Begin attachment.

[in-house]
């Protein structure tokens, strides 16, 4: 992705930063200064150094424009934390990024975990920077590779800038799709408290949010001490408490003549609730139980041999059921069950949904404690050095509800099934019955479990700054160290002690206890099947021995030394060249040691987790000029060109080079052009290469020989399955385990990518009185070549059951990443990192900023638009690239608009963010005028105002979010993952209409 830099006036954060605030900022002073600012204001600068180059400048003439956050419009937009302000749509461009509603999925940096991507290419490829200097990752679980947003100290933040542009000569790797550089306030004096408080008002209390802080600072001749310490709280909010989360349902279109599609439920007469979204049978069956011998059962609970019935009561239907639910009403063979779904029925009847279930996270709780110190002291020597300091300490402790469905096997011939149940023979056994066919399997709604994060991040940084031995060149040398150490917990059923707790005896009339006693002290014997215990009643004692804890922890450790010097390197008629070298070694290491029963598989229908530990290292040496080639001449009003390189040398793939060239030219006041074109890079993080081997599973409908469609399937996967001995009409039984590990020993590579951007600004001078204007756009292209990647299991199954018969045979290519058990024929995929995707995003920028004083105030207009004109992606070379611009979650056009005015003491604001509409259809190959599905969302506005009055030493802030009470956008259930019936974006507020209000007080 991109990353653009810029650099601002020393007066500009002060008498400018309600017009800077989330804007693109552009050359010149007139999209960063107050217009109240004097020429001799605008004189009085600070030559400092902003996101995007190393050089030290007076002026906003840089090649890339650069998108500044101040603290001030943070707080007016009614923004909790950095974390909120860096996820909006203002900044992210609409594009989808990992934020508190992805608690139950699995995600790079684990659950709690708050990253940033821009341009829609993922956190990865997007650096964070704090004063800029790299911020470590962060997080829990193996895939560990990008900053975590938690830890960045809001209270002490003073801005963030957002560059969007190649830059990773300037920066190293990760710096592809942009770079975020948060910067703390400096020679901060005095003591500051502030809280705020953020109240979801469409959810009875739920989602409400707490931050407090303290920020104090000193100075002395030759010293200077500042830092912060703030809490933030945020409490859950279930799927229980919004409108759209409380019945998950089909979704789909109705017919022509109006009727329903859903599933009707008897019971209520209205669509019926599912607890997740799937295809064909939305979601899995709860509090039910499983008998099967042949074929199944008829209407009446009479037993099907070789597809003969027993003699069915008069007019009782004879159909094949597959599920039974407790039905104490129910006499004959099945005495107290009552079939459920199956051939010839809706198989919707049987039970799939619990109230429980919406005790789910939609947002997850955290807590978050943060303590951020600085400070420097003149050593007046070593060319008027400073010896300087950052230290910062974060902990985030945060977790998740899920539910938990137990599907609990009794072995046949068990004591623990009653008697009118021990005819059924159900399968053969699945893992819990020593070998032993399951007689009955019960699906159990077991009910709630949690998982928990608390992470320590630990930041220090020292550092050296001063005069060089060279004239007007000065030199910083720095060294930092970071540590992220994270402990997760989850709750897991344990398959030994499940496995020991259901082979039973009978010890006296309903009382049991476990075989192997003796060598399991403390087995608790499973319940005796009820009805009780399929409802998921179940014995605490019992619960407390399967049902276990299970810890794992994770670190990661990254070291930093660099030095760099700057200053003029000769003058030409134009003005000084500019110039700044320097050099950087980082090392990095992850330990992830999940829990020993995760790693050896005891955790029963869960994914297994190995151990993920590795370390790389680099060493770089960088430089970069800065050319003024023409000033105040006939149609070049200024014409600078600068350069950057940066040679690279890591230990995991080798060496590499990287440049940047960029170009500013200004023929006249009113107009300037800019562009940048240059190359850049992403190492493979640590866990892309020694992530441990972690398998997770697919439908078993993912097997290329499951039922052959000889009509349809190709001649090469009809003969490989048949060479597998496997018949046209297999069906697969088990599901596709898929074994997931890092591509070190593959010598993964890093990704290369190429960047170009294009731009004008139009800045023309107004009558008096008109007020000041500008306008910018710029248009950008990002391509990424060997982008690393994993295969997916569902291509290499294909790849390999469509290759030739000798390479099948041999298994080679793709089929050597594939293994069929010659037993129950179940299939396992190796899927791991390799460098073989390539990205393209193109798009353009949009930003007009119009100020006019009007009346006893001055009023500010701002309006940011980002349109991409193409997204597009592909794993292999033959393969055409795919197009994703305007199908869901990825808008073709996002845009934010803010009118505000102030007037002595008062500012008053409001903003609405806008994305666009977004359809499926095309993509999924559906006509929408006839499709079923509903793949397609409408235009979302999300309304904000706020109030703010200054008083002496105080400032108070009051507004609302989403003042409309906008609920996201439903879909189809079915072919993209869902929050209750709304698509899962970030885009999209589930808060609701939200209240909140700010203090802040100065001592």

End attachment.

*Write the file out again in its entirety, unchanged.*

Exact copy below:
[in-house]
């Protein structure tokens, strides 16, 4: 992705930063200064150094424009934390990024975990920077590779800038799709408290949010001490408490003549609730139980041999059921069950949904404690050095509800099934019955479990700054160290002690206890099947021995030394060249040691987790000029060109080079052009290469020989399955385990990518009185070549059951990443990192900023638009690239608009963010005028105002979010993952209409 830099006036954060605030900022002073600012204001600068180059400048003439956050419009937009302000749509461009509603999925940096991507290419490829200097990752679980947003100290933040542009000569790797550089306030004096408080008002209390802080600072001749310490709280909010989360349902279109599609439920007469979204049978069956011998059962609970019935009561239907639910009403063979779904029925009847279930996270709780110190002291020597300091300490402790469905096997011939149940023979056994066919399997709604994060991040940084031995060149040398150490917990059923707790005896009339006693002290014997215990009643004692804890922890450790010097390197008629070298070694290491029963598989229908530990290292040496080639001449009003390189040398793939060239030219006041074109890079993080081997599973409908469609399937996967001995009409039984590990020993590579951007600004001078204007756009292209990647299991199954018969045979290519058990024929995929995707995003920028004083105030207009004109992606070379611009979650056009005015003491604001509409259809190959599905969302506005009055030493802030009470956008259930019936974006507020209000007080 991109990353653009810029650099601002020393007066500009002060008498400018309600017009800077989330804007693109552009050359010149007139999209960063107050217009109240004097020429001799605008004189009085600070030559400092902003996101995007190393050089030290007076002026906003840089090649890339650069998108500044101040603290001030943070707080007016009614923004909790950095974390909120860096996820909006203002900044992210609409594009989808990992934020508190992805608690139950699995995600790079684990659950709690708050990253940033821009341009829609993922956190990865997007650096964070704090004063800029790299911020470590962060997080829990193996895939560990990008900053975590938690830890960045809001209270002490003073801005963030957002560059969007190649830059990773300037920066190293990760710096592809942009770079975020948060910067703390400096020679901060005095003591500051502030809280705020953020109240979801469409959810009875739920989602409400707490931050407090303290920020104090000193100075002395030759010293200077500042830092912060703030809490933030945020409490859950279930799927229980919004409108759209409380019945998950089909979704789909109705017919022509109006009727329903859903599933009707008897019971209520209205669509019926599912607890997740799937295809064909939305979601899995709860509090039910499983008998099967042949074929199944008829209407009446009479037993099907070789597809003969027993003699069915008069007019009782004879159909094949597959599920039974407790039905104490129910006499004959099945005495107290009552079939459920199956051939010839809706198989919707049987039970799939619990109230429980919406005790789910939609947002997850955290807590978050943060303590951020600085400070420097003149050593007046070593060319008027400073010896300087950052230290910062974060902990985030945060977790998740899920539910938990137990599907609990009794072995046949068990004591623990009653008697009118021990005819059924159900399968053969699945893992819990020593070998032993399951007689009955019960699906159990077991009910709630949690998982928990608390992470320590630990930041220090020292550092050296001063005069060089060279004239007007000065030199910083720095060294930092970071540590992220994270402990997760989850709750897991344990398959030994499940496995020991259901082979039973009978010890006296309903009382049991476990075989192997003796060598399991403390087995608790499973319940005796009820009805009780399929409802998921179940014995605490019992619960407390399967049902276990299970810890794992994770670190990661990254070291930093660099030095760099700057200053003029000769003058030409134009003005000084500019110039700044320097050099950087980082090392990095992850330990992830999940829990020993995760790693050896005891955790029963869960994914297994190995151990993920590795370390790389680099060493770089960088430089970069800065050319003024023409000033105040006939149609070049200024014409600078600068350069950057940066040679690279890591230990995991080798060496590499990287440049940047960029170009500013200004023929006249009113107009300037800019562009940048240059190359850049992403190492493979640590866990892309020694992530441990972690398998997770697919439908078993993912097997290329499951039922052959000889009509349809190709001649090469009809003969490989048949060479597998496997018949046209297999069906697969088990599901596709898929074994997931890092591509070190593959010598993964890093990704290369190429960047170009294009731009004008139009800045023309107004009558008096008109007020000041500008306008910018710029248009950008990002391509990424060997982008690393994993295969997916569902291509290499294909790849390999469509290759030739000798390479099948041999298994080679793709089929050597594939293994069929010659037993129950179940299939396992190796899927791991390799460098073989390539990205393209193109798009353009949009930003007009119009100020006019009007009346006893001055009023500010701002309006940011980002349109991409193409997204597009592909794993292999033959393969055409795919197009994703305007199908869901990825808008073709996002845009934010803010009118505000102030007037002595008062500012008053409001903003609405806008994305666009977004359809499926095309993509999924559906006509929408006839499709079923509903793949397609409408235009979302999300309304904000706020109030703010200054008083002496105080400032108070009051507004609302989403003042409309906008609920996201439903879909189809079915072919993209869902929050209750709304698509899962970030885009999209589930808060609701939200209240909140700010203090802040100065001592």